End Quote.

This was the case across of the western world. It was not a garden of Eden but it was resilient. Interdependence and inter reliability helped to keep to system stable. Things change. The cultural effects have been sufficient to raise eyebrows with the death of small communities, the growth in farm size and loss of community. Again to quote from the post:


Over the years, the local canneries, meat packers and flour mills were consolidated into the giant agribusiness operations that dominate today’s global food system. Supermarkets and fast-food chains replaced the mom-and-pop grocery stores and restaurants.

End Quote

Yes, this has happened all of the industrialised world but it is reversible. Most of these changes occurred not just for economic reasons but as a result of rent seeking and subsidy dispersal. Whenever you see the word subsidy read someone else’s money given to corporations. As subsidies were used to create the world food system we are subjected to now, subsidies can used to build a safer, carbon neutral or even carbon negative food system. As with all these things, oil, factory farming, coal and fossil fuel electricity producers, there are entrenched interests who have money to throw through lobbyists at politicians. So that again leaves us to organise. The types of people drawn to local food systems, to organic farming are almost by default, single minded individuals with little love of politicking so I am again left in a quandary.

Either their will have to be a major, catastrophic event to wake people up and lead to real change or that change is going to be incremental from the grassroots up. Neither option fills me with much hope. A catastrophe will bring much suffering and dislocation, incremental change will leave the food system as is for too long.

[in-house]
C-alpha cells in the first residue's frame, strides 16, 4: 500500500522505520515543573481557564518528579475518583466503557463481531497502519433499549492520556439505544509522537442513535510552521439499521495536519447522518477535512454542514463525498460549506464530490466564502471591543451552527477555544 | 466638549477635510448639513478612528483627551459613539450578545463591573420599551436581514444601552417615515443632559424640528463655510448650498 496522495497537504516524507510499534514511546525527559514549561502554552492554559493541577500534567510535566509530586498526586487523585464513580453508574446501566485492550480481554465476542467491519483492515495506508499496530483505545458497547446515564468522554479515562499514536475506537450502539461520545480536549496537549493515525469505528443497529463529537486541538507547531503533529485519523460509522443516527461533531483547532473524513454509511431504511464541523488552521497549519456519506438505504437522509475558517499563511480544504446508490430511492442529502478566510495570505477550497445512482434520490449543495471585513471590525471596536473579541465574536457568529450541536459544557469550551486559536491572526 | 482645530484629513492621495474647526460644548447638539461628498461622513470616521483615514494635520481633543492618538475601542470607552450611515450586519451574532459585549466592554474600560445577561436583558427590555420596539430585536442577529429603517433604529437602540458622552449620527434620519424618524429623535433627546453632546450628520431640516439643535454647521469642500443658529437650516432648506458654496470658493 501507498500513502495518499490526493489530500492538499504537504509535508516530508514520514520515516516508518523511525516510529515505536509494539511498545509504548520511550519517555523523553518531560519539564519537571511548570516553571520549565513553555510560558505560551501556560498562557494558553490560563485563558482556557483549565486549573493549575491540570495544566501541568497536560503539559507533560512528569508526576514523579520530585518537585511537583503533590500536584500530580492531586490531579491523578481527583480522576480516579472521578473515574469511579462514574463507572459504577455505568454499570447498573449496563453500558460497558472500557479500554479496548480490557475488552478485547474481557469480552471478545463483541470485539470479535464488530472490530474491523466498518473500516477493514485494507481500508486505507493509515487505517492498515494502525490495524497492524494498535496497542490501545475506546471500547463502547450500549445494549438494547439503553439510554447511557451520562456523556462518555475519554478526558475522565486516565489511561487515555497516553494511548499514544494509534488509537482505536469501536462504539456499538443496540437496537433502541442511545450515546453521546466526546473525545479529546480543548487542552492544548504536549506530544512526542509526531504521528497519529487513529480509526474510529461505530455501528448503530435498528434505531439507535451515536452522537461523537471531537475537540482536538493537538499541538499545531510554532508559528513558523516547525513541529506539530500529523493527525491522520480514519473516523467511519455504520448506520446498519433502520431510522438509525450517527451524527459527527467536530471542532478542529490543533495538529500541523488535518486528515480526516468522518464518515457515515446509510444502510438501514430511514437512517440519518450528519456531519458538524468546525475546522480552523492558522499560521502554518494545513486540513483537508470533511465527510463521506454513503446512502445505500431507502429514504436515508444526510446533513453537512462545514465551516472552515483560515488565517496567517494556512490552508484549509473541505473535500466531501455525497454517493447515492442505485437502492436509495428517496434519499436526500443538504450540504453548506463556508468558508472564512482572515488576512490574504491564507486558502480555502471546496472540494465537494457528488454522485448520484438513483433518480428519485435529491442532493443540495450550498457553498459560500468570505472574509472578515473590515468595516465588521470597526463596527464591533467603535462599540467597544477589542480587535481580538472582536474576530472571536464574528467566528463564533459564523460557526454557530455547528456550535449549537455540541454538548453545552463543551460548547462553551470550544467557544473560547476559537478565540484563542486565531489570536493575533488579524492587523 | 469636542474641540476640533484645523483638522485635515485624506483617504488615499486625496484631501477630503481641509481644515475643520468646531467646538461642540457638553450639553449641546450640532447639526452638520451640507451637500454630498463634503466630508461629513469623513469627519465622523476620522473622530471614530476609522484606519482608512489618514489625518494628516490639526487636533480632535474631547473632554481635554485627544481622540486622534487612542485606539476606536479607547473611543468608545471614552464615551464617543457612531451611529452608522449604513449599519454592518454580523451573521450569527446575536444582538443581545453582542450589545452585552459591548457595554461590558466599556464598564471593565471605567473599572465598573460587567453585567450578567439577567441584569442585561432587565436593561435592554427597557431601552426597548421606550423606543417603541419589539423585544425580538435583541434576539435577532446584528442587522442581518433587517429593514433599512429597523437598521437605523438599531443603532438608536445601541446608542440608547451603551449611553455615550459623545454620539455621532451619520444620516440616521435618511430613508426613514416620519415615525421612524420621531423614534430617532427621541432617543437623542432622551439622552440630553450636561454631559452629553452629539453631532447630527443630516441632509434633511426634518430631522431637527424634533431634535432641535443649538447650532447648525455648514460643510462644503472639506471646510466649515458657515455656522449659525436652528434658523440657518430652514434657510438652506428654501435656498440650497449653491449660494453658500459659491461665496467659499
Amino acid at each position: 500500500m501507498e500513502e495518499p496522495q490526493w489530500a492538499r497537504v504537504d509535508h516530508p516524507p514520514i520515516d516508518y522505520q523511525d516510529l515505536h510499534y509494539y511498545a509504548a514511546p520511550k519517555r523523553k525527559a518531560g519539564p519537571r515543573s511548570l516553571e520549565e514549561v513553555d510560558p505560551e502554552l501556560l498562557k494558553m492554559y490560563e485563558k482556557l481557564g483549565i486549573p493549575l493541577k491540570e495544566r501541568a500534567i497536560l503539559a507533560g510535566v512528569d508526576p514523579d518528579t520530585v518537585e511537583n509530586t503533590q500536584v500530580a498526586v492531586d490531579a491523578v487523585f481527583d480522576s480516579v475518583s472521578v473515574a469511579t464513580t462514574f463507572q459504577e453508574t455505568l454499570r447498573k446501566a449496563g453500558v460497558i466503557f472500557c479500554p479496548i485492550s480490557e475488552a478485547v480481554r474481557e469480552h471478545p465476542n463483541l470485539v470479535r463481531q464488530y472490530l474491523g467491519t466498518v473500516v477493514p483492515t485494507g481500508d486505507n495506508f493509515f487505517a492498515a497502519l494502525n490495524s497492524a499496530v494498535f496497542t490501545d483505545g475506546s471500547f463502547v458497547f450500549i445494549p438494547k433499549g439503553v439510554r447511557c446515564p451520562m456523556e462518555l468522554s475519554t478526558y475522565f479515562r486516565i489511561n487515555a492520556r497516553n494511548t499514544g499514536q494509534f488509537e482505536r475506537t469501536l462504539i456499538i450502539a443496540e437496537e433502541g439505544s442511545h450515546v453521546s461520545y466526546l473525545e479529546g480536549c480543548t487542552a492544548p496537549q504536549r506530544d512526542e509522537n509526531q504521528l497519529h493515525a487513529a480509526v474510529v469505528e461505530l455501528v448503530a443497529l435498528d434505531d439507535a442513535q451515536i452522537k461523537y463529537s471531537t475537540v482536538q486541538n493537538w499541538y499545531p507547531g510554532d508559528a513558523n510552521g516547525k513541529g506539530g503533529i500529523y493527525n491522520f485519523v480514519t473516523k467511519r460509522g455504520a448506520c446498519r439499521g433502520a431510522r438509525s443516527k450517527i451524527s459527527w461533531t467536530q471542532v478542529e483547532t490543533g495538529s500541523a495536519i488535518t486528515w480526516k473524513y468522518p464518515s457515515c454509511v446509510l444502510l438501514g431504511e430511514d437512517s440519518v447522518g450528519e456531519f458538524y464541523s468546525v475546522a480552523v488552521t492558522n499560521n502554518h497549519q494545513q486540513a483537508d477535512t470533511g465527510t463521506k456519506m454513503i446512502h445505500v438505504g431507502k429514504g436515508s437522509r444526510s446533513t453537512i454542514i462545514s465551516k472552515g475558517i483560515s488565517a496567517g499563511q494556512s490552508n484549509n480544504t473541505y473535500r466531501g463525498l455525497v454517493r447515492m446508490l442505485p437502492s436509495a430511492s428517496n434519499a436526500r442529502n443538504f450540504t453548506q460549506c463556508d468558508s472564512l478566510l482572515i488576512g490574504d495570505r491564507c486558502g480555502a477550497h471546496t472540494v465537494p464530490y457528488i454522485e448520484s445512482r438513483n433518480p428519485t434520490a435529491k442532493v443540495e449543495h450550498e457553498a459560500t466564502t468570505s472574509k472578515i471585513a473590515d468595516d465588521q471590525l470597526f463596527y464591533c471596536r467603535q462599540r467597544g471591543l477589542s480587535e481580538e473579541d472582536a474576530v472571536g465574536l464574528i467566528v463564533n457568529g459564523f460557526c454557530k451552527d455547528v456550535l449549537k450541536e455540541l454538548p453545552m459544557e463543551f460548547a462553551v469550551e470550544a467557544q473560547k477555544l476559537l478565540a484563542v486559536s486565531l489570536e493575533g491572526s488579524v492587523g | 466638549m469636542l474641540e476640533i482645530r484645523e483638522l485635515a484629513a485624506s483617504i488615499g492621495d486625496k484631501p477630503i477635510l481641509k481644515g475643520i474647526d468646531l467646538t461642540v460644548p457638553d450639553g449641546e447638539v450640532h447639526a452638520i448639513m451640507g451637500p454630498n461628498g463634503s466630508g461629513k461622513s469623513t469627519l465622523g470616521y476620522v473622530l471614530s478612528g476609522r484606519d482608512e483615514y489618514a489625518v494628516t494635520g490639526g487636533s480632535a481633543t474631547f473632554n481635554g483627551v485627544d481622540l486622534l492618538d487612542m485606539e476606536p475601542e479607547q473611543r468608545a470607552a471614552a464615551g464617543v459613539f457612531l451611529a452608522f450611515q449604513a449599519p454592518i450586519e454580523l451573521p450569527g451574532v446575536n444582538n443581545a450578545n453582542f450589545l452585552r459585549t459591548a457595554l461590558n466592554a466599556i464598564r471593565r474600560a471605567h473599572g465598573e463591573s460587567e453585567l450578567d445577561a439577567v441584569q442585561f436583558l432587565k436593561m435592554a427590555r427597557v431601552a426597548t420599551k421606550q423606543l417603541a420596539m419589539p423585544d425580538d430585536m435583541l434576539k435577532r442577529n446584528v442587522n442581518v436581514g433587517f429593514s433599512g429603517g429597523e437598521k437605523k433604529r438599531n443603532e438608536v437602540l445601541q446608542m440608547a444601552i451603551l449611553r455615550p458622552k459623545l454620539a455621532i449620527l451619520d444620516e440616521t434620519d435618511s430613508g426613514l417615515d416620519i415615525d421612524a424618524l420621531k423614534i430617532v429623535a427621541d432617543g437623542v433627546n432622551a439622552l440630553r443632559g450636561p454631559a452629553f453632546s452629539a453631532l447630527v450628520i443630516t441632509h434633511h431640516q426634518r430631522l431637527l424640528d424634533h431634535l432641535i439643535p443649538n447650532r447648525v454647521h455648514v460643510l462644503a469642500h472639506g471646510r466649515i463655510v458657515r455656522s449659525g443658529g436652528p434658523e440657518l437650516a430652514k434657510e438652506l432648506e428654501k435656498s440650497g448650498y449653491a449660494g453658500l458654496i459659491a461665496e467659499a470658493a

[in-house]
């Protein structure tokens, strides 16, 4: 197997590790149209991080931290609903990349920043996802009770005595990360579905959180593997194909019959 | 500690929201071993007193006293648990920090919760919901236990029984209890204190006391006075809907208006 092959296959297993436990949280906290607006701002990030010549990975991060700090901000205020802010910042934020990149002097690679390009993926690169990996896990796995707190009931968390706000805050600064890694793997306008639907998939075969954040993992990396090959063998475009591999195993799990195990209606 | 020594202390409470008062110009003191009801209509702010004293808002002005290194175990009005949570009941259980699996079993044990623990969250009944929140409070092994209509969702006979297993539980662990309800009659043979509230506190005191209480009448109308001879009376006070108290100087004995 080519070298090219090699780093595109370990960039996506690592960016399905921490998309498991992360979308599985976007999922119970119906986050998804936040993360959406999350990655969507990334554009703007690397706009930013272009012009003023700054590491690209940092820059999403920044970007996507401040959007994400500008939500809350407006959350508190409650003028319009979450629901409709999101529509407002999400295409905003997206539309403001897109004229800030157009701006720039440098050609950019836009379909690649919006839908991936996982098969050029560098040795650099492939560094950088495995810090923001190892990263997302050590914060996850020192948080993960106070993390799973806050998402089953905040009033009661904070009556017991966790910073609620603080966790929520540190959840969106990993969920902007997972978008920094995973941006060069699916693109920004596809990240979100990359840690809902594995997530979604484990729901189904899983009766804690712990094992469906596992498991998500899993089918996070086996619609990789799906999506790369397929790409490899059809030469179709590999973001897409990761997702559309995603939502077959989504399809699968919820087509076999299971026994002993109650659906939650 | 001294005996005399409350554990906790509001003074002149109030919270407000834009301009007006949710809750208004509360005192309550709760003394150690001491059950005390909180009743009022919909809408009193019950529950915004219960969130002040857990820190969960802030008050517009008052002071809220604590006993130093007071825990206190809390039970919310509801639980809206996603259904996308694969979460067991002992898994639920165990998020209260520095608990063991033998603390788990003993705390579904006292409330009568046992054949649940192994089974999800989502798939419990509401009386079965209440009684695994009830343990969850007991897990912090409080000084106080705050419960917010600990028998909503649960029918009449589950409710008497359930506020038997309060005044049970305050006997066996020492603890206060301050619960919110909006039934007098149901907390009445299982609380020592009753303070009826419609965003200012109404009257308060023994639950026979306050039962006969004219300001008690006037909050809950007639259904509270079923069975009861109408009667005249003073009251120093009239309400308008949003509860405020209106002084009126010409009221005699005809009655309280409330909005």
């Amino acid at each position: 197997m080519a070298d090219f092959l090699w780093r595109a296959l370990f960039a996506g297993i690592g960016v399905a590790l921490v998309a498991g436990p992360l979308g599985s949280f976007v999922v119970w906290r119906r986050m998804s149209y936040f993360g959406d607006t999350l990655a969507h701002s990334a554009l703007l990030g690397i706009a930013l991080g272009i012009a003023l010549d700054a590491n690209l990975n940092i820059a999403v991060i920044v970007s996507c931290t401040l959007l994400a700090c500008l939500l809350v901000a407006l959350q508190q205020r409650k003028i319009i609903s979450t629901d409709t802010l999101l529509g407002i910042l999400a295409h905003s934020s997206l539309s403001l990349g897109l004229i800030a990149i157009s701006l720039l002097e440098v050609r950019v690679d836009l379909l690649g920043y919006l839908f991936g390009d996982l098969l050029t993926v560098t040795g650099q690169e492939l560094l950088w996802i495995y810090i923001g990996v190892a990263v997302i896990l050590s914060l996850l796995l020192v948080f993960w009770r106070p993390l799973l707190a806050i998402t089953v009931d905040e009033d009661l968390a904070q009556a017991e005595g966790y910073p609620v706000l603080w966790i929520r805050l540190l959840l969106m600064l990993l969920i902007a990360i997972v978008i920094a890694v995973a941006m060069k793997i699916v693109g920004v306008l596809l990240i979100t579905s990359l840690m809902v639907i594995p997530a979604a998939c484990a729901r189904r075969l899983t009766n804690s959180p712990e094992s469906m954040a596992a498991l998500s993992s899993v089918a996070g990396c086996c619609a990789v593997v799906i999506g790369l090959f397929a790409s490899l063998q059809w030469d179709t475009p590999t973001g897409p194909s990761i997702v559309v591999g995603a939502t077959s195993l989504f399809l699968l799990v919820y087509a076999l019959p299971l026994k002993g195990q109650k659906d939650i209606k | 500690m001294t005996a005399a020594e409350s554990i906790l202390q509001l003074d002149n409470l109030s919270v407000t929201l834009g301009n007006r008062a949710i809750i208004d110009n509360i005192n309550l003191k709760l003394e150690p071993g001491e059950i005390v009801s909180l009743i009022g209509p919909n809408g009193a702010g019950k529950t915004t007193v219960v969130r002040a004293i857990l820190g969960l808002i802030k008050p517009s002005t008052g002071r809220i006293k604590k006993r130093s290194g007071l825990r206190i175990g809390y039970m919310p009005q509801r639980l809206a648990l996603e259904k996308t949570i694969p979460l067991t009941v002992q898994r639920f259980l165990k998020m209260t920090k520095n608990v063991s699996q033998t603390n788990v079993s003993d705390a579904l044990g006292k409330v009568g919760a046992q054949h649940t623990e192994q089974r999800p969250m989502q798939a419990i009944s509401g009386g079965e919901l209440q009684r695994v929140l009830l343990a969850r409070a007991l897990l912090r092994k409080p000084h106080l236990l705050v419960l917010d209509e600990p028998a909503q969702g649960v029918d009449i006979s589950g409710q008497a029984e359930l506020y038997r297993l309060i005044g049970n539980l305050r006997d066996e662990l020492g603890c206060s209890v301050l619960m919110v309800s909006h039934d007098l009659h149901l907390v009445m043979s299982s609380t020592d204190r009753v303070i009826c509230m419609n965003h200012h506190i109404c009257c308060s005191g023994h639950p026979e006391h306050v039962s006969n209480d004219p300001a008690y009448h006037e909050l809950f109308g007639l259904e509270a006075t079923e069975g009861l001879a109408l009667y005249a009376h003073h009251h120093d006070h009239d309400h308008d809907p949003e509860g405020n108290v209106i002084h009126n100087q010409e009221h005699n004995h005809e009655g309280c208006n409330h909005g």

And incremental change is often reversed. In a post from The Guardian 24th May 2017: EU declared Monsanto weed killer safe after intervention from controversial US official.  


European Food Safety Authority dismissed a study linking glyphosate to cancer following counsel with an EPA official allegedly linked to the company and who figures in more than 20 lawsuits.

The article describes that individual as:

Jess Rowlands, the former head of the EPA’s cancer assessment review committee (CARC), who figures in more than 20 lawsuits and had previously told Monsanto he would try to block a US government inquiry into the issue, according to court documents.

And from further in the same piece:

Greenpeace said that news of an European Food Safety Authority-Rowlands connection made a public inquiry vital. “Any meddling by Monsanto in regulatory safety assessments would be wholly unacceptable,” said spokeswoman Franziska Achterberg. “We urgently need a thorough investigation into the Efsa assessment before glyphosate can be considered for re-approval in Europe.”

End Quote.

This is, obviously, not good news but it highlights the interconnectedness of corporations, governments and non-elected regulatory bodies. I hope we can all see the nature of the opposition, the vested interests, to real food, to healthy future, to clean water and air.

On an up note I now bring you a post from Apple Shed Creations, entitled: Luscious grass. I love this post, it’s about running sheep through an orchard. It represents an combined animal, plant approach that is the future, if we choose it.


Next week we welcome the sheep back into the orchard. I think they will enjoy the luscious green grass and shade under the trees!

End Quote.

Sheep are ideal to run in conjunction with orchards. They love the shade and the windfall fruits and they feed the trees. I have fond memories of a particular small orchard that was in my care and shropshire sheep cleaning up the windfalls just prior to mating time. The extra sugars from the fruit seemed to bump up their condition and they dropped lots more twins after I started making this a part of their year.

And on that happy memory we will end this week’s episode.

If you’ve liked what you heard, please tell everyone you know any way you can! I’d also really appreciate a review on iTunes. This may or may not help others to find us but it gives this podcaster an enormous thrill! Thanks in advance!

Any suggestions, feedback or criticisms of the podcast or blog are most welcome. email me at

Thank you for listening and I'll be back in a week.



The Truth About Factory Farms

6 Reasons Local Food Systems Will Replace our Industrial Model BY

Ridiculous! “EU declared Monsanto weed killer safe after intervention from controversial US official” | The Guardian

Luscious grass